Poobahs, Priests, Pastors and Pride

Lee Grady writes an editorial column for Charisma magazine. One such oped caught my attention a few weeks ago. It is titled "A Message to His Holy Highness the Worshipful Bishop Rev. Dr. Apostle Grand Poobah". Here are a few clips:
I am often asked if I have a title, and my answer doesn’t satisfy some people. I travel a lot, so I don’t consider myself a pastor. All kinds of labels have been pinned on me: Reverend, prophet, apostle … even bishop. Once I was introduced to a church as “Dr. Grady” and I almost crawled under my seat. I only have a college degree. There are no letters after my name. I tell people: “You can call me Lee. Or if you want to sound formal, you can say, ‘Brother Grady.’”
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Jesus didn’t play this religious game, especially when he was around the Grand Poobahs of His day—the long-robed scribes and Pharisees. After accusing them of loving the best seats in the synagogues, He pointed out that they loved to be called “Rabbi” by men. Then He warned them: “But do not be called Rabbi; for One is your Teacher, and you are all brothers. … the greatest among you shall be your servant. Whoever exalts himself shall be humbled; and whoever humbles himself shall be exalted”.
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When I was in China several years ago, I met some amazing leaders who had planted thousands of congregations. They had also spent a lot of time in jail for their faith, and they’d been beaten with iron rods for preaching the gospel. They were the bravest apostles I’ve ever met. But when I asked them if they used “apostle” as a title, one guy said: “We believe in those roles in the church. But we prefer to call each other ‘brother’ or ‘sister.’”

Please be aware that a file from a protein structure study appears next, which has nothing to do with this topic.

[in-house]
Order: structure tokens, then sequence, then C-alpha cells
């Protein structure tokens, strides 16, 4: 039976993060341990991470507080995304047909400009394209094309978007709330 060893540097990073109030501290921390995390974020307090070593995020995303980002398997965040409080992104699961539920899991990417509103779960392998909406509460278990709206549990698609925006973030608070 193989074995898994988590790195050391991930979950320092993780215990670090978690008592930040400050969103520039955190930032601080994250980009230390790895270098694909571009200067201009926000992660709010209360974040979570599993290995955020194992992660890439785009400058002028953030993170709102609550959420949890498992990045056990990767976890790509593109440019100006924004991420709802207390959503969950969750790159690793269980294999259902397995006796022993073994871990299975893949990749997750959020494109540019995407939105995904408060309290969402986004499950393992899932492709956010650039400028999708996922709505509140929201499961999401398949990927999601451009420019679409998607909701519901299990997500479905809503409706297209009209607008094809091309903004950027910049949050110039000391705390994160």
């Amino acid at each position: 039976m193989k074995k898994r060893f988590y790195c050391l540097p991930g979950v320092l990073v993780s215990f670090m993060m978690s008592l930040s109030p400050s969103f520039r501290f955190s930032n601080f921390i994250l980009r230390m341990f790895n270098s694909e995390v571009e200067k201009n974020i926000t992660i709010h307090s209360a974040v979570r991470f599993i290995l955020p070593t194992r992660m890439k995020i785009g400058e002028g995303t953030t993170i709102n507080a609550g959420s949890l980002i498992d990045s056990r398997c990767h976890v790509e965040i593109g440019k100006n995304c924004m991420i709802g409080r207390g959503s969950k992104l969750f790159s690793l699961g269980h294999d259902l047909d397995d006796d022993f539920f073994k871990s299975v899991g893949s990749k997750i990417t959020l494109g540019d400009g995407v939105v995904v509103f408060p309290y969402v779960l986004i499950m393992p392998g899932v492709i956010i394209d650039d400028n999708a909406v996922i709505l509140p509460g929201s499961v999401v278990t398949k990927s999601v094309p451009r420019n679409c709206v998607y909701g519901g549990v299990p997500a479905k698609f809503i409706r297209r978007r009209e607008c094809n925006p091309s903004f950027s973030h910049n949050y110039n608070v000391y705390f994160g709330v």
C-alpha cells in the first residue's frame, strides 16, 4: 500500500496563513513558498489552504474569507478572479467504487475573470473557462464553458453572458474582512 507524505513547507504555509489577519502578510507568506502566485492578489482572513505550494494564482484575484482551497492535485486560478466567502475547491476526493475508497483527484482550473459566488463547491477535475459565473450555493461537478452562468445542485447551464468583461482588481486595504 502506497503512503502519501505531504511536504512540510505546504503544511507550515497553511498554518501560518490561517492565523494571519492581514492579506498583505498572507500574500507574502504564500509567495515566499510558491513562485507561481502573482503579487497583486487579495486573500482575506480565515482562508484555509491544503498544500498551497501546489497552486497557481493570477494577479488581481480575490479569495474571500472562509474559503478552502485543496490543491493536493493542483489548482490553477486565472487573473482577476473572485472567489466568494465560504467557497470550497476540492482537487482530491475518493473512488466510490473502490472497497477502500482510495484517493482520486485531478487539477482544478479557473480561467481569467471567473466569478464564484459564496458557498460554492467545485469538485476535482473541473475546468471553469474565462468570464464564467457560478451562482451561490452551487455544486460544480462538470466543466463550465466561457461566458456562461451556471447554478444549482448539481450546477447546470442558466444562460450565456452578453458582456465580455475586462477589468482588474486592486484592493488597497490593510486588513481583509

That settled it for me. A few years later I met Iftakhar, a Pakistani apostle who has oversight of 900 churches. He also has two scars on his arm from gunshots fired by Muslim extremists who have put a price on his head. When I asked him how I should address him, he smiled and said, “Iftakhar.”

If these two giants of the faith—and true apostles—don’t require to be addressed with titles, then Your Worshipful Grand Master Rev. Dr. Bishop Jones (who claims oversight of maybe four churches) shouldn’t wear his ministry role around his neck like a tacky neon name badge.
One of my very first blog posts was one I called "On Rabbis, Monsignors & Pastors". In it, for reasons that Grady elaborated on in this editorial, I asked people to not call me Pastor Bob. As I am retired it is no longer an issue for me but I am still okay if you want to call me Kansas Bob. :)


2 comments:

  1. How about a humble title .. Yours in worship and humility, follower and student.

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  2. Poobahs, Priests, Pastors, and Prideful Parasites...............

    Sorry, Bob, the P's made me do it! (mischievious grin)

    I've known truly wonderful pastors and prideful parasites pretending to be pastors. Some need to be told, "Being a pastor doesn't mean you're not a jerk." When a pastor pays more attention to his son's high school basketball games than he does the needs of his congregation, he needs his thinking adjusted.

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